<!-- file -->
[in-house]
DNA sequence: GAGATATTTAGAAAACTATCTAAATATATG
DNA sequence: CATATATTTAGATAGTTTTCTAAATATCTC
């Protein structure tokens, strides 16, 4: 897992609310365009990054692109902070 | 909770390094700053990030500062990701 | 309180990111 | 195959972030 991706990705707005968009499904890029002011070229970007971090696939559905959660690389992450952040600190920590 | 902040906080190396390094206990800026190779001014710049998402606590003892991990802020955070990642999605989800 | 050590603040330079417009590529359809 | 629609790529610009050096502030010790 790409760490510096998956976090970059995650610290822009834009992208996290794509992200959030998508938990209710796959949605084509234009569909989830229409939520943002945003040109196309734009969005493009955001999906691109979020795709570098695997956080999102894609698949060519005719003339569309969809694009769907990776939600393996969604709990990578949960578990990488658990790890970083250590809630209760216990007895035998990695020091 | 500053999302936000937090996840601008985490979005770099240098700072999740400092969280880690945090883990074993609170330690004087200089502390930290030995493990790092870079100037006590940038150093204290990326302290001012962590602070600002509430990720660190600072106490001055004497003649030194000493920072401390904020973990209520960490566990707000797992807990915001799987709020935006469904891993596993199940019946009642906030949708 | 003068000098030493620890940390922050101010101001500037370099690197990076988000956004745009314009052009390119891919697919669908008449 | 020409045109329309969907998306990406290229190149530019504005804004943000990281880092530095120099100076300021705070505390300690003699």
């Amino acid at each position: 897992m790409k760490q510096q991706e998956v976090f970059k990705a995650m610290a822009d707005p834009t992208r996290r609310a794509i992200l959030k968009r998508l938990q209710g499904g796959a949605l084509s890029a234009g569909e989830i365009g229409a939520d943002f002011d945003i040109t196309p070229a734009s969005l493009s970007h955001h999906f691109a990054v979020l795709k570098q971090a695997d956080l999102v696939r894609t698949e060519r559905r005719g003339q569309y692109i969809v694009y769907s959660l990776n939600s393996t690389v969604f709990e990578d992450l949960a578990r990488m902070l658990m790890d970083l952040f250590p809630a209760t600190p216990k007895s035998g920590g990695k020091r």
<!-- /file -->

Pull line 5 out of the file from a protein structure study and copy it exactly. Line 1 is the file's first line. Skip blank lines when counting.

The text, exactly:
């Amino acid at each position: 897992m790409k760490q510096q991706e998956v976090f970059k990705a995650m610290a822009d707005p834009t992208r996290r609310a794509i992200l959030k968009r998508l938990q209710g499904g796959a949605l084509s890029a234009g569909e989830i365009g229409a939520d943002f002011d945003i040109t196309p070229a734009s969005l493009s970007h955001h999906f691109a990054v979020l795709k570098q971090a695997d956080l999102v696939r894609t698949e060519r559905r005719g003339q569309y692109i969809v694009y769907s959660l990776n939600s393996t690389v969604f709990e990578d992450l949960a578990r990488m902070l658990m790890d970083l952040f250590p809630a209760t600190p216990k007895s035998g920590g990695k020091r």